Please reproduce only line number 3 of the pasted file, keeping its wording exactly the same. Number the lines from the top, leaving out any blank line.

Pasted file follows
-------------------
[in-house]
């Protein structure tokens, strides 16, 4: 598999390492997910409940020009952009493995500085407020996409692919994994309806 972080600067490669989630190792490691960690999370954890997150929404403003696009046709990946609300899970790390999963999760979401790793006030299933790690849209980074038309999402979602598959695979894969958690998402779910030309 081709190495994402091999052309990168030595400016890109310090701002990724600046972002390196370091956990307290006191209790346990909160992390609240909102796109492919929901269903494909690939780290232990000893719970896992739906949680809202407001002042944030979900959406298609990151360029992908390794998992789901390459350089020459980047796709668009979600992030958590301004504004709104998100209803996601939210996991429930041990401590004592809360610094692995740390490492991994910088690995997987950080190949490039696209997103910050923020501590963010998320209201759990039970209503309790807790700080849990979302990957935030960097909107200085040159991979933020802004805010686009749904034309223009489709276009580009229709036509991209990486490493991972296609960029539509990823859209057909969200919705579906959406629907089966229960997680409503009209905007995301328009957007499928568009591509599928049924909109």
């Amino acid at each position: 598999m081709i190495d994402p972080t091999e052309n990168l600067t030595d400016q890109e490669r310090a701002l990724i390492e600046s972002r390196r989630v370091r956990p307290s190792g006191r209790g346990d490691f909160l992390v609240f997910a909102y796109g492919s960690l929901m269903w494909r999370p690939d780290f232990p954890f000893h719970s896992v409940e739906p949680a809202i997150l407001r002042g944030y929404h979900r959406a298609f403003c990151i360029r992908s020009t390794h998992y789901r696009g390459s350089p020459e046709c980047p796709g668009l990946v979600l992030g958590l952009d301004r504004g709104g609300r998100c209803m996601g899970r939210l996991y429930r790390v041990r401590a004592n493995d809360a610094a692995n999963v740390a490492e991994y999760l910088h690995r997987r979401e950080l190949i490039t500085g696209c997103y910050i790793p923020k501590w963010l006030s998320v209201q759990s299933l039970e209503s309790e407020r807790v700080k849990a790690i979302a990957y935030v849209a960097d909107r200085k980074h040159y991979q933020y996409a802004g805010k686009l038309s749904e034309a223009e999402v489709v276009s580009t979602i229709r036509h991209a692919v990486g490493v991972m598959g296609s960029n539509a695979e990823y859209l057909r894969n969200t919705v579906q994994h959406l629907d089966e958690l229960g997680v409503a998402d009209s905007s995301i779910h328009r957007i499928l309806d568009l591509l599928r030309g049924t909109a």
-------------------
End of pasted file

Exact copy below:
């Amino acid at each position: 598999m081709i190495d994402p972080t091999e052309n990168l600067t030595d400016q890109e490669r310090a701002l990724i390492e600046s972002r390196r989630v370091r956990p307290s190792g006191r209790g346990d490691f909160l992390v609240f997910a909102y796109g492919s960690l929901m269903w494909r999370p690939d780290f232990p954890f000893h719970s896992v409940e739906p949680a809202i997150l407001r002042g944030y929404h979900r959406a298609f403003c990151i360029r992908s020009t390794h998992y789901r696009g390459s350089p020459e046709c980047p796709g668009l990946v979600l992030g958590l952009d301004r504004g709104g609300r998100c209803m996601g899970r939210l996991y429930r790390v041990r401590a004592n493995d809360a610094a692995n999963v740390a490492e991994y999760l910088h690995r997987r979401e950080l190949i490039t500085g696209c997103y910050i790793p923020k501590w963010l006030s998320v209201q759990s299933l039970e209503s309790e407020r807790v700080k849990a790690i979302a990957y935030v849209a960097d909107r200085k980074h040159y991979q933020y996409a802004g805010k686009l038309s749904e034309a223009e999402v489709v276009s580009t979602i229709r036509h991209a692919v990486g490493v991972m598959g296609s960029n539509a695979e990823y859209l057909r894969n969200t919705v579906q994994h959406l629907d089966e958690l229960g997680v409503a998402d009209s905007s995301i779910h328009r957007i499928l309806d568009l591509l599928r030309g049924t909109a």